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Time dependent leachability and potential environmental implications from stabilization/solidification treatment of chromium contaminated clay

Time dependent leachability and potential environmental implications from stabilization/solidification treatment of chromium contaminated clay

John, U. E., Jefferson, Ian F., Ghataora, Gurmel S., Boardman, D. I. and Hills, Colin (2012) Time dependent leachability and potential environmental implications from stabilization/solidification treatment of chromium contaminated clay. In: 5th International Symposium on Contaminated Sediments: Restoration of Aquatic Environment. ASTM International, West Conshohocken, PA, US. ISBN 9780803175402 (doi:10.1520/STP104250)

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Abstract

Requirements for sustainable waste management and environmental protection have yielded recent EU regulations, which actively encourage the use of source control remedial approaches such as stabilization/solidification (S/S). S/S has proven particularly viable for heavy metal containment, relying on interactions between introduced reagents and contaminated media to induce containment. However, there is a need to validate long-term performance of the method to prevent accidental releases and subsequent environmental pollution. This requires evaluation of leaching controlling mechanisms for treated contaminated media to address time and equilibrium pH dependent leaching characteristics. The selection of a suitable suite of leaching tests to evaluate leaching is essential to ensure confidence in the applied techniques, and can be used to expedite durable and effective mix design and application. This paper presents findings from leaching evaluations for CEM II (Portland limestone cement) treated chromium contaminated kaolin clay. Leaching tests were undertaken at 28, 150, and 300 days of sample curing, for time dependent, equilibrium, and porewater leaching characteristics. Evaluations were also undertaken for influences of sulfate and organic content (as humic acid) on chromium containment. Chromium was found to be contained effectively within the stabilized contaminated matrix, with leaching and availability comparable to those observed for the stabilized uncontaminated specimen. The primary solubility controlling mineral was found to be chromium hydroxide, and increasing hydration improved chromium containment. Increased organic content resulted in an initial increase in chromium availability at 28 and 150 days of hydration, a trend also observed for an increase in sulfate content. However, after hydration for 300 days, the availabilities for chromium were comparable for all matrices, and comparable to measures observed for leaching from the uncontaminated clay.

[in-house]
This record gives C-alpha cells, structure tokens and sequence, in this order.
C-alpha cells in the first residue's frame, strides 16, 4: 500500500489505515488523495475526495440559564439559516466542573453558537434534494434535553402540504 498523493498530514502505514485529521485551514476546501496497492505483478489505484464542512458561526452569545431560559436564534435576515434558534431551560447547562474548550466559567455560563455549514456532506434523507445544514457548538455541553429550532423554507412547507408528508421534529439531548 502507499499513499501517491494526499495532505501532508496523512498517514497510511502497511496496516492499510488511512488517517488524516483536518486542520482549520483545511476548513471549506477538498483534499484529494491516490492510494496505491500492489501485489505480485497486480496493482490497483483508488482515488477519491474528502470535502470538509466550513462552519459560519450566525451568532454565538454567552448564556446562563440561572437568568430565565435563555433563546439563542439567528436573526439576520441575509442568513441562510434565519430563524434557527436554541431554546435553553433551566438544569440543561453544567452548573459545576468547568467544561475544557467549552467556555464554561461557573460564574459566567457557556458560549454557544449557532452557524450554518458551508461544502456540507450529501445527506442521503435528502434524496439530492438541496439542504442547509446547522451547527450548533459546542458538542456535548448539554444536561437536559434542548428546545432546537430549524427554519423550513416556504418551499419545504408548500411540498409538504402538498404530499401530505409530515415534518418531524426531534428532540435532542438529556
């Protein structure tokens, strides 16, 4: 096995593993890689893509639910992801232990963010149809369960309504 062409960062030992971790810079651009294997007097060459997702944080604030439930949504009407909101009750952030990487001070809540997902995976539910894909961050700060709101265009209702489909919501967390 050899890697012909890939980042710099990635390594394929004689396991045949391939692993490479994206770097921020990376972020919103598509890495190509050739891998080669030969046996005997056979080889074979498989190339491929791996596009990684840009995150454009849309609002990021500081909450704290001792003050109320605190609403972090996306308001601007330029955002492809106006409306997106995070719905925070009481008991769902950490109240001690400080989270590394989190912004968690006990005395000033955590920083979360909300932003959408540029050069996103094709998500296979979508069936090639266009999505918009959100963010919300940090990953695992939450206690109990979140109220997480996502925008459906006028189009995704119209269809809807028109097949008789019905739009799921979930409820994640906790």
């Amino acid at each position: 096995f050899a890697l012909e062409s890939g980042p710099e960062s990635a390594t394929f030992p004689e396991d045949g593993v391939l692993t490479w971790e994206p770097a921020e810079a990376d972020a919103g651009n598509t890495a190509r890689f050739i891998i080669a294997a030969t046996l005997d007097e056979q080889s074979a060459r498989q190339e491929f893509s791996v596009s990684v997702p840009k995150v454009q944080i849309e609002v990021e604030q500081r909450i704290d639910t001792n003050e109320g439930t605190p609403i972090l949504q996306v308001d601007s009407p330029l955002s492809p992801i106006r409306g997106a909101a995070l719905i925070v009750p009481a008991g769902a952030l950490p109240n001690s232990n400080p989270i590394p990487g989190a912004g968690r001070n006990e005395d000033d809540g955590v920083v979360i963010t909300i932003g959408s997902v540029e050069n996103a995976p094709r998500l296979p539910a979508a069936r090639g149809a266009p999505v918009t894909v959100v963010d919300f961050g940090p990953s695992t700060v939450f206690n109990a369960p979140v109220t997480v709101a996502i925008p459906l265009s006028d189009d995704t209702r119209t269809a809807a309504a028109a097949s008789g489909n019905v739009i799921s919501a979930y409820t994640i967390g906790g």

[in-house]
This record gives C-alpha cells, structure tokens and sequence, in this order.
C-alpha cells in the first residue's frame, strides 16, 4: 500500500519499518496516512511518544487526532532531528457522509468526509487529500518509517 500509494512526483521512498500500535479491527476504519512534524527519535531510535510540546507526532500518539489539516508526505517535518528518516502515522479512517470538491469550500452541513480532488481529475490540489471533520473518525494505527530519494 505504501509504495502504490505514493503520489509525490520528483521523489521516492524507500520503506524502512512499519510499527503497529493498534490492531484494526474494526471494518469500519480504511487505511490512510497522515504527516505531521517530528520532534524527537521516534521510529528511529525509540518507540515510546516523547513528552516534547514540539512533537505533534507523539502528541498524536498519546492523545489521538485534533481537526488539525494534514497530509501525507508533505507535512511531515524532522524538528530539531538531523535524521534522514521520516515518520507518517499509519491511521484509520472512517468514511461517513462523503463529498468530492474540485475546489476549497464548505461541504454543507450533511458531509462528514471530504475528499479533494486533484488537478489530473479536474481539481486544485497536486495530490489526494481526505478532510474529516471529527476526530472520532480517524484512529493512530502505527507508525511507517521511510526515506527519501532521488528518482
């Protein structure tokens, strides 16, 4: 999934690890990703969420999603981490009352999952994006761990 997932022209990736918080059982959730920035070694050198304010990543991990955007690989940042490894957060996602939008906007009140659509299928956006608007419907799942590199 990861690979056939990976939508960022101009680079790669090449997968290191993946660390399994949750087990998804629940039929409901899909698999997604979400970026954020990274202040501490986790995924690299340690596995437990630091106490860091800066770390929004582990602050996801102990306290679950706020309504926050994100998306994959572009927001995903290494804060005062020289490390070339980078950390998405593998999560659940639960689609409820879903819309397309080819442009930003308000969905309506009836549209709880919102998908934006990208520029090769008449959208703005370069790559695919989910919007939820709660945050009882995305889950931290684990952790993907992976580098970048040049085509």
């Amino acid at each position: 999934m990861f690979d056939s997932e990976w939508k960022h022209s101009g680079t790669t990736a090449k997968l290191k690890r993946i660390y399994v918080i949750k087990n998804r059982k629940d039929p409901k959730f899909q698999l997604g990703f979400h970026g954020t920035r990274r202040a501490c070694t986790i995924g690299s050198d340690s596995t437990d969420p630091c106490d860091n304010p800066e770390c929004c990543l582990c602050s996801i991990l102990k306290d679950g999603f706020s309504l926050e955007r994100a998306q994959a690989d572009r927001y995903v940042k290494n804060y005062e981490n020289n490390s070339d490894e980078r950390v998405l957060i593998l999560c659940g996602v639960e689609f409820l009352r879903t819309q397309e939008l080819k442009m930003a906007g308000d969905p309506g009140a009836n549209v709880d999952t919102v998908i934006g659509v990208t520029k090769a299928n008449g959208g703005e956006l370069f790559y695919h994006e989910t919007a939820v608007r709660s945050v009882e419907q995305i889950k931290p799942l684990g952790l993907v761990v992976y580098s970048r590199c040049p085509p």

Item Type: Conference Proceedings
Title of Proceedings: 5th International Symposium on Contaminated Sediments: Restoration of Aquatic Environment
Additional Information: Fifth International Symposium on Contaminated Sediments, Concordia University, Montreal, QC. May 23-25, 2012
Uncontrolled Keywords: Leachability, Clay, Stabilisation, Solidification, Chromium contamination
Pre-2014 Departments: School of Engineering
Related URLs:
Last Modified: 14 Oct 2016 09:36
Selected for GREAT 2016: None
Selected for GREAT 2017: None
Selected for GREAT 2018: None
URI: http://gala.gre.ac.uk/id/eprint/14532

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